On the night of July 28th, Slooh will broadcast live the Delta Aquarids Meteor Shower from the Institute of Astrophysics, Canary Islands (IAC) and Prescott Observatory, Arizona. Coverage will begin on Monday, July 28th starting at 7PM PDT / 10PM EDT / 02:00 UTC (7/29) International Times: goo.gl/f0FoT6. Viewers can watch free on Slooh.com. The live image
stream will be accompanied by expert audio from Slooh Astronomer Bob Berman that can also be used as a soothing outdoor companion to any meteor viewing experience.
Most years, this shower, which is best seen in the tropics, is ignored in favor of the far more famous Perseids, which peak August 12 and deliver four times more meteors per hour. But in 2014 the Perseids unfold under the unwelcome light of a nearly full moon, while the Delta Aquarids happen when the moon is essentially absent.
The medium fast “shooting stars” streak across the sky at 25 miles per second, and are expected to deliver 16 meteors per hour during the night of Slooh’s coverage during the mostmidnight hours. Since they tend to be less brilliant than the Perseids, Slooh, the Community Observatory, will be using new supersensitive lowlight equipment to supplement its view from the Canaries, courtesy of Slooh partner Prescott Observatory, Arizona.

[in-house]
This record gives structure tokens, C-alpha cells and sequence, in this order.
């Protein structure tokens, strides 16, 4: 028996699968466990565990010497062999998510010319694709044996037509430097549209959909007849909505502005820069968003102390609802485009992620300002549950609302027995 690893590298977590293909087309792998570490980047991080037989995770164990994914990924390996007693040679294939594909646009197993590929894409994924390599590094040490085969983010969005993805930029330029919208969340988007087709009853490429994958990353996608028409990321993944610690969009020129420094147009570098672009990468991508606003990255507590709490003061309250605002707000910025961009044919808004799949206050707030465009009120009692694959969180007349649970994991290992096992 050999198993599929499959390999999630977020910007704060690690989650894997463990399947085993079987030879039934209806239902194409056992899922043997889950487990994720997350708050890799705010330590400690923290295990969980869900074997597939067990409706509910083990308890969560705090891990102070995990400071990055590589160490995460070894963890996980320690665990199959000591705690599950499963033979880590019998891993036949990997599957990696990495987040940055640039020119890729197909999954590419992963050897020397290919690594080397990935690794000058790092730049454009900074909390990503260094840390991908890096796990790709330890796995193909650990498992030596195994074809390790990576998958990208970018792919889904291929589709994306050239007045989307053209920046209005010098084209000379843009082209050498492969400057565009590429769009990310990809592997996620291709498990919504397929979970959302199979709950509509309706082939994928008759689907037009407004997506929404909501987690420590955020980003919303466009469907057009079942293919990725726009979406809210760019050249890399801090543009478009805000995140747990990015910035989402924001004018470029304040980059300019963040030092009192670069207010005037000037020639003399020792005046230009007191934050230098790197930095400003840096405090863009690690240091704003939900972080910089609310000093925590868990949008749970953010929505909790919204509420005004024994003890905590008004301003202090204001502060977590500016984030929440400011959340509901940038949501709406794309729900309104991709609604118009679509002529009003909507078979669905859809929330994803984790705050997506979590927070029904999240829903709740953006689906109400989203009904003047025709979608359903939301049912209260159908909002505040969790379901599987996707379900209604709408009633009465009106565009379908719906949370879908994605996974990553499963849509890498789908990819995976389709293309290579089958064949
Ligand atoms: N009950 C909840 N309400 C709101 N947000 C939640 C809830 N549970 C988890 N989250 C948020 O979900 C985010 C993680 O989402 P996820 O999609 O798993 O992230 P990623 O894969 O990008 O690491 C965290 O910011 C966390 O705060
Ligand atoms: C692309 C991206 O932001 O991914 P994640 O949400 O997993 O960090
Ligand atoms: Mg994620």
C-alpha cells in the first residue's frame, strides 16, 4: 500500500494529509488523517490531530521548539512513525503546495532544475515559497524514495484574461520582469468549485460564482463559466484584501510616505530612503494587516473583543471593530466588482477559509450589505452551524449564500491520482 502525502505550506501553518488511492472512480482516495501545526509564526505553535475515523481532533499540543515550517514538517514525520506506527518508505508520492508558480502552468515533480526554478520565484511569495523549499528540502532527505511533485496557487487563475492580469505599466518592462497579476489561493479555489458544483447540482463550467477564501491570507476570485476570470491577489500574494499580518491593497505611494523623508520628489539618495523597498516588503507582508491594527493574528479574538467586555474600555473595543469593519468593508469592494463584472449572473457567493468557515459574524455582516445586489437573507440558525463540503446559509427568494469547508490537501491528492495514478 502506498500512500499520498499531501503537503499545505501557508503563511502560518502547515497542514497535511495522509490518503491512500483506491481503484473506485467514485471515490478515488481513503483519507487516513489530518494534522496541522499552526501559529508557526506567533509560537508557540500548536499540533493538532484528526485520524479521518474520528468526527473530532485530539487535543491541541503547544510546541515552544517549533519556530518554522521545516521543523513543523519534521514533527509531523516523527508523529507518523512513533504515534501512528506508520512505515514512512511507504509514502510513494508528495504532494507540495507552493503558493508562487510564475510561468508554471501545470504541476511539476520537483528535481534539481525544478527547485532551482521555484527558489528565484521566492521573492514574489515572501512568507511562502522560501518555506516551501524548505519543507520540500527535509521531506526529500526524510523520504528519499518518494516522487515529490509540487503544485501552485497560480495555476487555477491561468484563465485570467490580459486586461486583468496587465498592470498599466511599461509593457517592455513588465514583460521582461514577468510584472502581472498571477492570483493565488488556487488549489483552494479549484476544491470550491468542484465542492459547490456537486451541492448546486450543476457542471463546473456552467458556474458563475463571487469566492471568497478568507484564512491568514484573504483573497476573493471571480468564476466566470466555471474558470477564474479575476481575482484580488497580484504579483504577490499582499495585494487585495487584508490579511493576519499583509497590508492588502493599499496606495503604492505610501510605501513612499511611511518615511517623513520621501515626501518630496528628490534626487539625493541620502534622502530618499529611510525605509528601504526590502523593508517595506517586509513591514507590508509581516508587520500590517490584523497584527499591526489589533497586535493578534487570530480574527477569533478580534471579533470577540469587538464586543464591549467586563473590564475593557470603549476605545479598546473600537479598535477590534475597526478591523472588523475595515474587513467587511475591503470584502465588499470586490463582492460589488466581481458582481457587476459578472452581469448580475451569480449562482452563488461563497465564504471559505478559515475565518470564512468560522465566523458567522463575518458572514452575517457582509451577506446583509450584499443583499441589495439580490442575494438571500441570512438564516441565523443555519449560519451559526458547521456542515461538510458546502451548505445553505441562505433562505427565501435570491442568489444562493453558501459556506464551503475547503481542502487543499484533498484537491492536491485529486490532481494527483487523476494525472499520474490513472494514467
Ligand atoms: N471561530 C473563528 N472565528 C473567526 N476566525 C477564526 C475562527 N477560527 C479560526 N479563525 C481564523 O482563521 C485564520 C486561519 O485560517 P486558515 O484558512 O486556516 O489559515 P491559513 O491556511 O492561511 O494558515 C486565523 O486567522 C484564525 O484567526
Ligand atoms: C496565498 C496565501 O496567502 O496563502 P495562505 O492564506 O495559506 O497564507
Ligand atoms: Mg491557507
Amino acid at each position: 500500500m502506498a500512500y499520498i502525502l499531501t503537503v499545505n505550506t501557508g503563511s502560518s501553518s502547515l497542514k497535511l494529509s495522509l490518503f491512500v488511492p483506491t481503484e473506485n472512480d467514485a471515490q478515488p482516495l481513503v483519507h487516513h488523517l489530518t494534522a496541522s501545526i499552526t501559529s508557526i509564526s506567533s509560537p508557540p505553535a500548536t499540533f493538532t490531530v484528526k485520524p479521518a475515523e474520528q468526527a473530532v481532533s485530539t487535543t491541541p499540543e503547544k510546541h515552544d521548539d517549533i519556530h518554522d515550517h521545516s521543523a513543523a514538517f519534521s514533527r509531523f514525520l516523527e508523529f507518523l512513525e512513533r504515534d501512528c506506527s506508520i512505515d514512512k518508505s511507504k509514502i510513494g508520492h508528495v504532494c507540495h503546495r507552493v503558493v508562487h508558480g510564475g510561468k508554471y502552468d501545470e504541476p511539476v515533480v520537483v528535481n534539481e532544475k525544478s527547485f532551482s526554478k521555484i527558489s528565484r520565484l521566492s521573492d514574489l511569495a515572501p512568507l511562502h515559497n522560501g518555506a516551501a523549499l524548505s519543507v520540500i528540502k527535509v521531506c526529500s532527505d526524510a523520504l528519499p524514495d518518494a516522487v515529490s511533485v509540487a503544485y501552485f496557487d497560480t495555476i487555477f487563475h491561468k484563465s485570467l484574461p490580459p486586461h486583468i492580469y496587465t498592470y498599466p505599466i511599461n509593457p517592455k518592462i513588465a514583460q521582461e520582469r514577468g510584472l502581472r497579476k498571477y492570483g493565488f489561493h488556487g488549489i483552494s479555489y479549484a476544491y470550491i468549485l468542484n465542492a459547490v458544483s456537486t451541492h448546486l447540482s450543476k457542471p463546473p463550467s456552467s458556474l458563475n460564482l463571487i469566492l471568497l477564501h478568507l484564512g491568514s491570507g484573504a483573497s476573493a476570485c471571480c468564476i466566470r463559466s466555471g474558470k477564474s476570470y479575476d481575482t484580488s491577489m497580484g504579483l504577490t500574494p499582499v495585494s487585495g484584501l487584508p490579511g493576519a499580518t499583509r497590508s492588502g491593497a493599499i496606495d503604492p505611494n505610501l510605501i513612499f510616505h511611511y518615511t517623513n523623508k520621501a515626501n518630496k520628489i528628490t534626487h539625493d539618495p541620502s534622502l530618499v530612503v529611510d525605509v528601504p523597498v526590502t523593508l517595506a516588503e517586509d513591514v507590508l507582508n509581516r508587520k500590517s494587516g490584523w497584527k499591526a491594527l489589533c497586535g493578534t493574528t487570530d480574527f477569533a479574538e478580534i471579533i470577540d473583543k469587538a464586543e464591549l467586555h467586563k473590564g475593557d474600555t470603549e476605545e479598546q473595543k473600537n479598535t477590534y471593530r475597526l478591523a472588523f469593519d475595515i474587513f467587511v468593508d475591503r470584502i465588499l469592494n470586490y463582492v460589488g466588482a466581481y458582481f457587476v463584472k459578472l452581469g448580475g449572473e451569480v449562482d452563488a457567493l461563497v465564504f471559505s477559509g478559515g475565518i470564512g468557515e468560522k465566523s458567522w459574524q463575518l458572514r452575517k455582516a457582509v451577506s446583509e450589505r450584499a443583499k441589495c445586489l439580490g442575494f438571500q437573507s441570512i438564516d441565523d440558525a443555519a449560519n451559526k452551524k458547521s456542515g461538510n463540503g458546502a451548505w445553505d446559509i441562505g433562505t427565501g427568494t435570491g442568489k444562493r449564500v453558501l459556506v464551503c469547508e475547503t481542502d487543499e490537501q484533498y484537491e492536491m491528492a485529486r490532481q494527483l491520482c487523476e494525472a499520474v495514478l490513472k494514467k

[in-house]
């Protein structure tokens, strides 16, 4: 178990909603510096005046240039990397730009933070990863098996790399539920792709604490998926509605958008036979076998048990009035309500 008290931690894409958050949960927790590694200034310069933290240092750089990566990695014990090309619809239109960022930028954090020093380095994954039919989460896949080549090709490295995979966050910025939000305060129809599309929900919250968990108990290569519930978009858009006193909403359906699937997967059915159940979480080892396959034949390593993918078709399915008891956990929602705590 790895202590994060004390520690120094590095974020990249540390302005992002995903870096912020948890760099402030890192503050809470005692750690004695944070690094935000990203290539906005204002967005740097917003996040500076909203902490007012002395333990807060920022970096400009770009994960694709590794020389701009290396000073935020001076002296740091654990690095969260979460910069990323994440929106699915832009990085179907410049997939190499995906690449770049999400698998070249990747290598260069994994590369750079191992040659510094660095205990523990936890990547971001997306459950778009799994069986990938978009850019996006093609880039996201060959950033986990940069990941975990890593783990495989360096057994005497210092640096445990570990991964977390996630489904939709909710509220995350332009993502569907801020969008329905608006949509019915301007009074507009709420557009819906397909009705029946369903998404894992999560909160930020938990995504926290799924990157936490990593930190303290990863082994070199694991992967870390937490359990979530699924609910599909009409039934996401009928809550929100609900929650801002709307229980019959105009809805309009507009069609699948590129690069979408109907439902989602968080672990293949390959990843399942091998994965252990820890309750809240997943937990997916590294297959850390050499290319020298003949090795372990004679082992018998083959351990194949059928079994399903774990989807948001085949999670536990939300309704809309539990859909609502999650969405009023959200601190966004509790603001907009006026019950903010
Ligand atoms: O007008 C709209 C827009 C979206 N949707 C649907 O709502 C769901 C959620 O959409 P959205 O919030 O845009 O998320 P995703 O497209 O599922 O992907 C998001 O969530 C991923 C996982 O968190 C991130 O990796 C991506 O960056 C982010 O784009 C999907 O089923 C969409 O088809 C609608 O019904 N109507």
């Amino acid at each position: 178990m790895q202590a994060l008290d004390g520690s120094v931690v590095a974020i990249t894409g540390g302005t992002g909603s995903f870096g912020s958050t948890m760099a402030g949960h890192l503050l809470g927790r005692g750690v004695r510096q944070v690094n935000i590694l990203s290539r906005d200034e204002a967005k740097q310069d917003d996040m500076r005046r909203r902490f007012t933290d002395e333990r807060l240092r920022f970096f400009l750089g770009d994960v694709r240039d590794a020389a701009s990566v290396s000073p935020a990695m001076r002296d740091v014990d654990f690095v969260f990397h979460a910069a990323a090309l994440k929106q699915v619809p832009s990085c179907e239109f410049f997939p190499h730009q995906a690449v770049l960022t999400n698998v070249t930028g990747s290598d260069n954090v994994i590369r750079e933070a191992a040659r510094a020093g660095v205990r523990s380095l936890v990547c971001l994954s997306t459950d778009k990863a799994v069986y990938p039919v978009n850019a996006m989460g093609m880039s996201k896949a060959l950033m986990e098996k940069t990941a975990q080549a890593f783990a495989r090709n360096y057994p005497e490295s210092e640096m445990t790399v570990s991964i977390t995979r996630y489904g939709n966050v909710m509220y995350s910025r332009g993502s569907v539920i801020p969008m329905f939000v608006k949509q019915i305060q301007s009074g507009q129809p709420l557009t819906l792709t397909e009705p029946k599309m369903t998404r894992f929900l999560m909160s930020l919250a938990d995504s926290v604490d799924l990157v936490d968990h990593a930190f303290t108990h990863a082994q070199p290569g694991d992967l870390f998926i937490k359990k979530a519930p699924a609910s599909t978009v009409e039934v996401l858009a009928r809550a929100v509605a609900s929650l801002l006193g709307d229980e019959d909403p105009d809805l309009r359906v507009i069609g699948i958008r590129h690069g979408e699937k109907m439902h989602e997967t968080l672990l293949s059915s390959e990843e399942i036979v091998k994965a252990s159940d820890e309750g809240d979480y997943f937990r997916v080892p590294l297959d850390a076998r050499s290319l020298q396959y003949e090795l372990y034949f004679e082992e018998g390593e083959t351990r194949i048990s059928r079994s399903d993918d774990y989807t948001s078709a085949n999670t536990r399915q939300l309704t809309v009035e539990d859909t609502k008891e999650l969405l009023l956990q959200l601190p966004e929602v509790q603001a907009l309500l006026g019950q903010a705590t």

“The results obtained by this new equipment are what’s primarily fascinating,” says Berman. “We’re hoping to capture more meteors than ever before, despite the modest nature of this relatively littleknown shower.”
Even the parent body responsible for this shower is not known with certainty, though it is now believed to likely be Comet Macholtz, discovered in 1986. Adds Berman, “The slightly mysterious nature of these oftenoverlooked shooting stars adds to the night’s fun.”
Viewers in the Southern Hemisphere and those in the lower latitudes of the Northern Hemisphere are optimally placed to view this shower. Keep your eyes close to the bright star Fomalhaut for the best chance of seeing some meteors.